Nuclear power is the best option today to deliver electric power in a sufficiently safe, economical, continuous and secure manner synergistic with supply from other carbon-free sources such as solar and wind. And the technology has been evolving since its birth during World War II.
The Conversation May 20, 2015
Transatomic Power, founded by NSE alums Leslie Dewan and Mark Massie, is poised to build a new, better molten salt reactor. Their reactor will burn up to 96 percent of its fuel, compared with only four percent used by light-water reactors, and generate 75 times the electricity per ton of uranium.
Popular Science May 19, 2015
The School of Engineering has announced that 13 members of its faculty have been granted tenure by MIT, with appointments in seven of the eight academic departments in the School of Engineering. “This year’s group of newly tenured faculty is remarkable not only for its breadth, but for the quality of their research and teaching,” says Ian A. Waitz, dean of the School of Engineering. “These are truly outstanding people who have had an enormous impact on MIT and their fields, both through scholarship and through teaching and mentoring students.”
MIT News Office May 19, 2015
On 13 April at the American Physical Society meeting in Baltimore, Maryland, Danagoulian will present research on a cargo-screening technology that could enhance detection of uranium and plutonium in cargo.
MIT scientists are presenting a report at the American Association for the Advancement of Science that describes what they call America’s growing innovation deficit.
WGBH April 27, 2015
While agreeing that the framework agreement imposing limitations on the Iranian nuclear program is a positive and major step forward, a panel of leading science and security experts cautioned that a measure now moving through Congress will do little to addressa wide range of technical issues that must be resolved in the coming months.
Bulletin of the Atomic Scientists April 16, 2015
NSE graduate student Mingda Li, in collaboration with U.S. Department of Energy’s Brookhaven National Laboratory, and Pennsylvania State University, measured a subatomic phenomenon called van Vleck magnetism, first predicted more than 60 years ago.
NSE’s R. Scott Kemp, a centrifuge expert who formerly worked at the State Department, says Fordo (nuclear plant in the Iranian desert) might enable Iran to acquire the fuel for a bomb in as little as three months.
New York Times April 3, 2015
NSE alum Ali Akbar Salehi, head of Iran’s Atomic Energy Organization and U.S. Energy Secretary Ernie Moniz are in technical negotiations taking place in Switzerland.
New York Times March 28, 2015
Japan’s continued commitment to nuclear energy will be important in reducing its carbon dioxide emissions and also in improving nuclear safety on a global scale, the head of MIT’s Department of Nuclear Science and Engineering said.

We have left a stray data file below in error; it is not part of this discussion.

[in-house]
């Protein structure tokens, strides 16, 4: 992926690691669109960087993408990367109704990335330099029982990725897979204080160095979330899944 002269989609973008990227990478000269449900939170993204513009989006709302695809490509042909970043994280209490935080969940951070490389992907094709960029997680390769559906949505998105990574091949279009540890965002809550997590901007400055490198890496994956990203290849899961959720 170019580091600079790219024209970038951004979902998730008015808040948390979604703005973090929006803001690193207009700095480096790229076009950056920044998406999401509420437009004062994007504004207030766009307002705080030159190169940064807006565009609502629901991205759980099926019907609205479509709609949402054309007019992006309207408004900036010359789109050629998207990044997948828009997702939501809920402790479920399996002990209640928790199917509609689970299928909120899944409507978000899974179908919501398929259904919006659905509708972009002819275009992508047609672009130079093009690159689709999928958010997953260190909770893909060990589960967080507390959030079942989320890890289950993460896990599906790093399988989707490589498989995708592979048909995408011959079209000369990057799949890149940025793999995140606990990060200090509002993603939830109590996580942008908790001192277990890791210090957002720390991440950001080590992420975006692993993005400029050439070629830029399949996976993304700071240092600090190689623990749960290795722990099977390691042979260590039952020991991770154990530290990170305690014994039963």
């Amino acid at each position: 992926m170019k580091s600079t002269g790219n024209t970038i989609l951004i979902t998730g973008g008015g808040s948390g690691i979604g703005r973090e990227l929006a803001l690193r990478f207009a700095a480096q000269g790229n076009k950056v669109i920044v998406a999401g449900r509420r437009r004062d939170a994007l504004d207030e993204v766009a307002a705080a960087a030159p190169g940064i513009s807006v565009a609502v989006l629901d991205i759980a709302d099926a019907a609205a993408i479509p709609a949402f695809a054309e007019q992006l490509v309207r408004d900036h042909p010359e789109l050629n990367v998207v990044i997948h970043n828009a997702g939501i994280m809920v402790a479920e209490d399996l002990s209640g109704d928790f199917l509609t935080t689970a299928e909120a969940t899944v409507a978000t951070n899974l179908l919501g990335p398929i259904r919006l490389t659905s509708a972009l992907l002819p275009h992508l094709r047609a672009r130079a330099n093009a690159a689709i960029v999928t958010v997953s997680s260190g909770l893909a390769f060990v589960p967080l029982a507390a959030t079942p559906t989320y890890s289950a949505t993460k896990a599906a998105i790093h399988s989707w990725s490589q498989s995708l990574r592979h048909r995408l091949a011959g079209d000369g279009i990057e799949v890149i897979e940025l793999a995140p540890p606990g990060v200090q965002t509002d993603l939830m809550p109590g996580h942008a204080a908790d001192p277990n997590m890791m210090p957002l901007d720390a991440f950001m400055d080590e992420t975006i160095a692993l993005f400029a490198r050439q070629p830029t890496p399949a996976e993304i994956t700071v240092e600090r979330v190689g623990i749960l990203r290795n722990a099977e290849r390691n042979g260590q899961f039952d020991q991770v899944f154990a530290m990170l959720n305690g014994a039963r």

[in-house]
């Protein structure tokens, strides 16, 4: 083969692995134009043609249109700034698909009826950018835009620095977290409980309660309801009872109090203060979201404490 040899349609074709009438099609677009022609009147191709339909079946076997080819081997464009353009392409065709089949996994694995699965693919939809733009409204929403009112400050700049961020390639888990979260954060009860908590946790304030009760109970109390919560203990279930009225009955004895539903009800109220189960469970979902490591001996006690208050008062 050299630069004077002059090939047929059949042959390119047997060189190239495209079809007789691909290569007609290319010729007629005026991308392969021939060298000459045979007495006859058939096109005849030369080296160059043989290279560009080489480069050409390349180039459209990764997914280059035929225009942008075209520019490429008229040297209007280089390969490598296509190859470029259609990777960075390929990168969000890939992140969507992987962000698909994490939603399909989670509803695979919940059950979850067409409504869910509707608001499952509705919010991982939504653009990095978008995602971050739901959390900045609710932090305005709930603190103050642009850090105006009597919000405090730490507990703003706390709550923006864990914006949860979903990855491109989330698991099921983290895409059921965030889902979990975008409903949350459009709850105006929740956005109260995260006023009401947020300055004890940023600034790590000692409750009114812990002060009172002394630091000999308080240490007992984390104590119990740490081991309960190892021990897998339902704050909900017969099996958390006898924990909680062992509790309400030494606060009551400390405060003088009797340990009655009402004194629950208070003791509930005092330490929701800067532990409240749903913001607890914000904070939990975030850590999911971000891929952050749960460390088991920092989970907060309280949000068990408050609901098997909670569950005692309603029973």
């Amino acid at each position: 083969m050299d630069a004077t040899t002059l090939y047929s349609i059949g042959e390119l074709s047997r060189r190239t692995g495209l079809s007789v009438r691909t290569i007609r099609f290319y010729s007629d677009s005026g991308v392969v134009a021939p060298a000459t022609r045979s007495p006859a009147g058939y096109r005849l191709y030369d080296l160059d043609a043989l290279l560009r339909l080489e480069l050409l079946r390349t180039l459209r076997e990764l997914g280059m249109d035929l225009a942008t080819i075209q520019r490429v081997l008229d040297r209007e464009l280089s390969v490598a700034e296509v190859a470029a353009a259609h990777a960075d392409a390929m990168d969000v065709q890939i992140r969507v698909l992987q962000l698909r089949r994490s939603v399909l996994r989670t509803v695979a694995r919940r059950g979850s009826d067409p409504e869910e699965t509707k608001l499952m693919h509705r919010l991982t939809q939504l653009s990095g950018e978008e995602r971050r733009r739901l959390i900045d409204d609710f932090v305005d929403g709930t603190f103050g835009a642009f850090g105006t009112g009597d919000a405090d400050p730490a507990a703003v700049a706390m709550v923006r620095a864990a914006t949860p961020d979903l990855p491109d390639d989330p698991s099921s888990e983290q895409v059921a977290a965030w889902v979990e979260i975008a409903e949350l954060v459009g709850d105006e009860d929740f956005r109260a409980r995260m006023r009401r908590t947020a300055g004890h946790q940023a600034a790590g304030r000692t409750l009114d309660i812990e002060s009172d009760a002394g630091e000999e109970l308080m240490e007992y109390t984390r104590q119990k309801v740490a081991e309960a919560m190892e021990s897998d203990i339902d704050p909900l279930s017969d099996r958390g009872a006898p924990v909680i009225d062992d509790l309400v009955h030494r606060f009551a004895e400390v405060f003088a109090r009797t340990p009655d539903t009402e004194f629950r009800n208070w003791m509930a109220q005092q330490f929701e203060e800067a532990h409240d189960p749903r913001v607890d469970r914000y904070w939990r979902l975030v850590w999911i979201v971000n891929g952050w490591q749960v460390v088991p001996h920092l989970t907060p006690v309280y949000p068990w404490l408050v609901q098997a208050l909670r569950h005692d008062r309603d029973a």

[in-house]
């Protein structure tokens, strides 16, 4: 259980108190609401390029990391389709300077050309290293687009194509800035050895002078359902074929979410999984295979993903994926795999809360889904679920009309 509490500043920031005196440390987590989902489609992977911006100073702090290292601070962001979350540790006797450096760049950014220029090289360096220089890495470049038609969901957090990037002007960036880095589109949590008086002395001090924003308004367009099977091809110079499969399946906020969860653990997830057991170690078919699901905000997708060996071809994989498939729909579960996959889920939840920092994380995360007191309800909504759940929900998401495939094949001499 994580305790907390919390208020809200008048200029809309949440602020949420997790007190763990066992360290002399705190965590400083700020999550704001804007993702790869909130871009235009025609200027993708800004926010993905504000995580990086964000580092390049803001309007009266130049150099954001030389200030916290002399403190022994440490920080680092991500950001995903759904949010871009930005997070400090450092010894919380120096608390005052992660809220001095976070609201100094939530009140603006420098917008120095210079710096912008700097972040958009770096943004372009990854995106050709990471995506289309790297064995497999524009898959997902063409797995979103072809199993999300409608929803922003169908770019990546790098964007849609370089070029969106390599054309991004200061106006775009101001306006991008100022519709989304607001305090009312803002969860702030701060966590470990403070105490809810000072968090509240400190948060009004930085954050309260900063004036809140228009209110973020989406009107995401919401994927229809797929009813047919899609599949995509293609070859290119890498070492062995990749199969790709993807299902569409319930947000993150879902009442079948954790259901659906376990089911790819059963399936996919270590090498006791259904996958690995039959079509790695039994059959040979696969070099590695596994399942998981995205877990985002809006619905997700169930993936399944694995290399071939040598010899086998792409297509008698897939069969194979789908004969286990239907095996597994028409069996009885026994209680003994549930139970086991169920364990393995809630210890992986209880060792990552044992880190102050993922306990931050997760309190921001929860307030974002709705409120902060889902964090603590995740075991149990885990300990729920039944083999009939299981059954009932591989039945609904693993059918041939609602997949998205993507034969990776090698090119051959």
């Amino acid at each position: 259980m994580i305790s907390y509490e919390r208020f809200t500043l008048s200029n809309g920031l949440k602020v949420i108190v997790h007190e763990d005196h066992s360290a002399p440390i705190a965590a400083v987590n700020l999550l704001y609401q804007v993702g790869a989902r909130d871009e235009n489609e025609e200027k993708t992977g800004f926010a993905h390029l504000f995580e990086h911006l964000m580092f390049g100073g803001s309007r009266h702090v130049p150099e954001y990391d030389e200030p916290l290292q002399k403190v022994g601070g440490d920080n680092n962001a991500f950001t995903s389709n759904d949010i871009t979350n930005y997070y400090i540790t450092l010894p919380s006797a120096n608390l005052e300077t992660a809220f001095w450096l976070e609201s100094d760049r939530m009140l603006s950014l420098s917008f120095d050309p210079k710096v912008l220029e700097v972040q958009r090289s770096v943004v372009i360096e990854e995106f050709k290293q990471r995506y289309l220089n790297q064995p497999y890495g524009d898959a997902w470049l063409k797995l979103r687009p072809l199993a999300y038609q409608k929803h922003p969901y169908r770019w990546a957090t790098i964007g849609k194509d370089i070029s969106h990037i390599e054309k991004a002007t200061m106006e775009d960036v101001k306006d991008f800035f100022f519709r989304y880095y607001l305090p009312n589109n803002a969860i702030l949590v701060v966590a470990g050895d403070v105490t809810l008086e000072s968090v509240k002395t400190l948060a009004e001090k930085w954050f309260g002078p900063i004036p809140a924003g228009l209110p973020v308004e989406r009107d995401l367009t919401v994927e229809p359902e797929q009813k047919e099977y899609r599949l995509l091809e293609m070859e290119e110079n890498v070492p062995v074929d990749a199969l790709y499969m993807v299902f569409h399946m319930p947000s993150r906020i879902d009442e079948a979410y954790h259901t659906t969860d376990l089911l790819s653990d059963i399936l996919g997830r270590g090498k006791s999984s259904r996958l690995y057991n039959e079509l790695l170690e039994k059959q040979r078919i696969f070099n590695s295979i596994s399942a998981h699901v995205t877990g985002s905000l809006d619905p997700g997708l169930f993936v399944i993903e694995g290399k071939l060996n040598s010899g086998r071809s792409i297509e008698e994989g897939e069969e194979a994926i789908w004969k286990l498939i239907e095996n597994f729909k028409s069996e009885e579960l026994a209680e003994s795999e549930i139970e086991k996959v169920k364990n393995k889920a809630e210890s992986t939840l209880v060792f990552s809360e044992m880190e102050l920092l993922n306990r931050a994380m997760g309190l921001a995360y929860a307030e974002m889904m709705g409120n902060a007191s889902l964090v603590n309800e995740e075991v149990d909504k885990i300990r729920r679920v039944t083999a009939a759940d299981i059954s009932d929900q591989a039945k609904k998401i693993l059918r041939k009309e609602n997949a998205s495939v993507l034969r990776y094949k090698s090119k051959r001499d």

Japan Times February 21, 2015
Transatomic Power, founded by NSE alums Leslie Dewan and Mark Massie, has now raised $4.5 million since last summer.
BostInno February 10, 2015
MIT researchers have developed a new technique capable of producing highly detailed images of single proteins irrespective of the level of complexity in the structure and, more importantly, without the need for crystallisation.
AZOmaterials February 10, 2015
Researchers in MIT’s departments of Materials Science and Engineering, and Nuclear Science and Engineering have figured out exactly which characteristics of a metal structure tend to foster this embrittlement in the presence of hydrogen.
Imperial Velley News February 8, 2015
Enabling innovation across the organization–especially open, collaborative, multidisciplinary innovation–is one of the key roles for senior leaders in a world of smart machines. Innovation — the Missing Dimension, by Lester and Piore explores the essence of innovation in new product development by examining a few truly novel products in different market areas.
Wall Street Journal January 23, 2015
Nuclear energy is suddenly fashionable — as new companies are looking to supplant the world's large, uranium-fueled nuclear reactors with kinds that use different fuels and coolants or perhaps even replace fission with fusion.
Bloomberg View January 20, 2015
Ju Li, the Battelle Energy Alliance Professor of Nuclear Science and Engineering and professor of materials science and engineering, has been named a fellow of the American Physical Society (APS).
Mario Manuel won the prestigious Rosenbluth award.
NSE alums Leslie Dewan and Mark Massie's battle against climate change.
NSE alum Leslie Dewans’ Transatomic, supoorted by Silicon Valley venture capitalists
A new type of fuel rod for nuclear reactors could boost power output as much as 17%. The rods, developed by nuclear engineering company Virginia-based Lightbridge, are shaped from zirconium/uranium alloy with a cross configuration and spiral shape that boosts their contact area with water. Upcoming tests will determine whether the new rods are safe
Whenever the first NASA astronauts arrive on Mars, they will likely have MIT to thank for the oxygen they breathe — and for the oxygen needed to burn rocket fuel that will launch them back home to Earth.
MIT’s fusion research team gained new life with Congressional restoration of $22.5 million in the 2014 US budget.
A team of NSE researchers has presented an alternative nuclear reactor — one that floats on water. Although floating nuclear reactors at sea have some benefits, there are concerns with surrounding marine life and terrorism threats in the context of a post-Fukushima world.
MIT’s prized fusion reactor was dead; its federal funding axed. Then its political allies went to work.
NSE alums’ startup tackles lowering the cost of nuclear energy.
Professor Kemp argues that the barriers to weapon acquisition today are not technological.
Researchers at the Massachusetts Institute of Technology have proposed a tsunami-proof nuclear concept that combines current reactor technology with a rig similar to those used in oil and gas. MIT’s Jacopo Buongiorno outlines the benefits.
Two startups with roots in MIT's Department of Nuclear Science and Engineering are hoping to revive the nuclear power industry. Their technologies aim to solve issues that have bedeviled nuclear power for decades: safety, cost, and radioactive waste.